In four sessions of the GABF, I ventured to the Pacific Northwest section only once. Why sample beer that's readily available at my corner pub? One trip was necessary, though: despite the fact that they're located just a few hours up I-5, I've never had a chance to try the lagers of Chuckanut. This is a great tragedy, for as I age, I pine more and more for the subtle, spare flavors they offer--all while living in one of the most heavily ale-centric regions of the country. So Chuckanut--two-time winner of the GABF's best small brewery in its four years of existence--tantalizes me from across the Columbia River.
One always wonders, though: is a brewery that weighted with heavy medals really that good? Chuckanut makes (or has made) upwards of two dozen styles (including 13 lagers and a kolsch), and I only got to try four. The old researcher in me wants to acknowledge the sample bias, but based on my admittedly non-comprehensive sampling, the answer is yes.
Will Kemper is one of the pioneers of craft brewing, having founded another lager brewery in Washington, Thomas Kemper, in 1985. Since then, he's been involved in start-ups literally all over the globe (US East Coast, Mexico, Turkey) before finally bringing his experience full circle with another small lager brewery in Washington State.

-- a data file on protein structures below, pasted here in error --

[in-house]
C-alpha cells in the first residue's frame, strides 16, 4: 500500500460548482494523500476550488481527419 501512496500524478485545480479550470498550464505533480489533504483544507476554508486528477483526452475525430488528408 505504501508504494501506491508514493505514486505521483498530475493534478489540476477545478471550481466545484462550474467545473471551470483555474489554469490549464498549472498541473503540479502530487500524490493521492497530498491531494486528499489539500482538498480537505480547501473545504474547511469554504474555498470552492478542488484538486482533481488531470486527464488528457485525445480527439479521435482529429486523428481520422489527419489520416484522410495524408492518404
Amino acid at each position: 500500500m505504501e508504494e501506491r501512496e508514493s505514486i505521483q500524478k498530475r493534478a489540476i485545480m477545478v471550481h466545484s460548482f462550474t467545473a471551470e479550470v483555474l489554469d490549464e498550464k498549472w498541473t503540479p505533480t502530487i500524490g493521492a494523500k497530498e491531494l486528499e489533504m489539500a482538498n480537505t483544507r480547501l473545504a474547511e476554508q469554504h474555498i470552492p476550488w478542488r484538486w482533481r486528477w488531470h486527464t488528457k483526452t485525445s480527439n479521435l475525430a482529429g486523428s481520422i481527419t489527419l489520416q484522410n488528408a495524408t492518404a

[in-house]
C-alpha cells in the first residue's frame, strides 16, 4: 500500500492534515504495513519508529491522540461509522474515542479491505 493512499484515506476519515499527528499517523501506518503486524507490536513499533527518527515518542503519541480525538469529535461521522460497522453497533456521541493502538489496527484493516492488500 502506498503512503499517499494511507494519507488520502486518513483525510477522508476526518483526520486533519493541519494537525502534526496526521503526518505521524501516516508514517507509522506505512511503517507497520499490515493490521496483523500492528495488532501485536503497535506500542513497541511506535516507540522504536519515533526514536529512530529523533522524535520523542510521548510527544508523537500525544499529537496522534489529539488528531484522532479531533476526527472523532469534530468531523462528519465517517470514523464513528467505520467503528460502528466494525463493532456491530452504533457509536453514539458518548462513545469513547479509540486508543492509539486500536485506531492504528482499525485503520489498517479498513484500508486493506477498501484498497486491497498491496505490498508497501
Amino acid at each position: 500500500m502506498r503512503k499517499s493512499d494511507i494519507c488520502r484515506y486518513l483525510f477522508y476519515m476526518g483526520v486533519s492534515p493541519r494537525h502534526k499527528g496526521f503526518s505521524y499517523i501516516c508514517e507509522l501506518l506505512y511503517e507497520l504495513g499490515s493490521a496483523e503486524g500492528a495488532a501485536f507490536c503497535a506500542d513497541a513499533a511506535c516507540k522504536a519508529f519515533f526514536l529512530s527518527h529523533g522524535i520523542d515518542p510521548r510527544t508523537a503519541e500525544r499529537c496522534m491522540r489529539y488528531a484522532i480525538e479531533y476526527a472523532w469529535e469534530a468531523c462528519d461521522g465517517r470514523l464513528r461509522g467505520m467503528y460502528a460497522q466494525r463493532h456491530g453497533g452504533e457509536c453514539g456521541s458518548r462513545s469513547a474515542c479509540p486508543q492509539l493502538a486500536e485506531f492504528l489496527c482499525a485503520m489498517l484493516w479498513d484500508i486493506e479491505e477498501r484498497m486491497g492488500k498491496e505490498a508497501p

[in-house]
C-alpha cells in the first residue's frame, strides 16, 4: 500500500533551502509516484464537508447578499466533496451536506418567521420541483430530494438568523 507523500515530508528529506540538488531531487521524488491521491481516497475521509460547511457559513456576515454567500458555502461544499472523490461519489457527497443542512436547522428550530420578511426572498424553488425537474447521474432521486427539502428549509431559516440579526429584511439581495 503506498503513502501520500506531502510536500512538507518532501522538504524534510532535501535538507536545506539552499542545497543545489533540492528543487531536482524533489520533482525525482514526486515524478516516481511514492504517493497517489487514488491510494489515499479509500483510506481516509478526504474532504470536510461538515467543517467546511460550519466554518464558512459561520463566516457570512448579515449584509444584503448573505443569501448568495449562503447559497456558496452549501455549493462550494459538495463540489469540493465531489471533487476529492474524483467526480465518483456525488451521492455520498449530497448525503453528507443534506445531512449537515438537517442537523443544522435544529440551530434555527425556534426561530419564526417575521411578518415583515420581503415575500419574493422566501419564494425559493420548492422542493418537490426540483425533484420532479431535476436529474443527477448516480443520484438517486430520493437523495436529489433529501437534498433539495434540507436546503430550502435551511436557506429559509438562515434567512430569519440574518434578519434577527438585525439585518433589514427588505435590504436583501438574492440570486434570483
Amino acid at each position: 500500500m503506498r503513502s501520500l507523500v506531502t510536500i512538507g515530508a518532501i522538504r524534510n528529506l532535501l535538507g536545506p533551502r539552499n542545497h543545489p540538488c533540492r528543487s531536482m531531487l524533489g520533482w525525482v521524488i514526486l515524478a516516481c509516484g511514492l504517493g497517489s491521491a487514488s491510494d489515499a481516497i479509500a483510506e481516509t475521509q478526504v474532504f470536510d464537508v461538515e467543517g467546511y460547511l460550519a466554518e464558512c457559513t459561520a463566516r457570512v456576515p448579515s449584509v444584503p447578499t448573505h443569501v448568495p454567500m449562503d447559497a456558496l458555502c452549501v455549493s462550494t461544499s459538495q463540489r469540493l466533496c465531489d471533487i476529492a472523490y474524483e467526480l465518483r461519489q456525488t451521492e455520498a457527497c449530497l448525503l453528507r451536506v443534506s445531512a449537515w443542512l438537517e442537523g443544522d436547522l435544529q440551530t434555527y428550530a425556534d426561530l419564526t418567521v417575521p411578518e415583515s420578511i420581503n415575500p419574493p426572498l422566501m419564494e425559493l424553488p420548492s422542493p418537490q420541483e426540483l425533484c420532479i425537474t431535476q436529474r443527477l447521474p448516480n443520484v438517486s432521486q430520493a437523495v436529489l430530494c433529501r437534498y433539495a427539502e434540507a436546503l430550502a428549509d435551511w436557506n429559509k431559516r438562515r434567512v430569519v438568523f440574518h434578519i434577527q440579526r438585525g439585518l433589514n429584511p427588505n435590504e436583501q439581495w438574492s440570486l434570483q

The lagers he's brewing are brewed faithfully to contemporary standards--no amping up the hops or alcohol content to appeal to local audiences. There are no curveballs, just familiar styles brewed flawlessly. His Vienna Lager won a hat trick by taking gold three years running (it failed to medal this year), but the two beers that wowed me were the Helles and Pilsner. The pils was described as "German," but I swear the tangy, spicy hopping was Saaz. It was a delightfully crisp and clear--balanced by a lightly sweet, grainy malt base. (12.5 P, 5% ABV, 38 IBUs)
The Helles was, if anything more impressive. Pilsners are regarded as the crowning accomplishment of German brewing because they require such attention and have such a tiny sweet spot for success. I sometimes feel the Helles style is even more so. Chuckanut's is in perfect balance, again with lightly sweet grainy malt, softer than the pilsner, gentle spicy hopping, and a finish that was just a degree smoother and rounder than the pils. (12 P, 5% ABV, 20 IBUs)
The only complaint I have is an obvious one: why can't Chuckanut send a few kegs to the Beaver State?
PHOTO: Will and Mari Kemper and the Chuckanut crew accept the award for best small brewery at the 2011 GABF.
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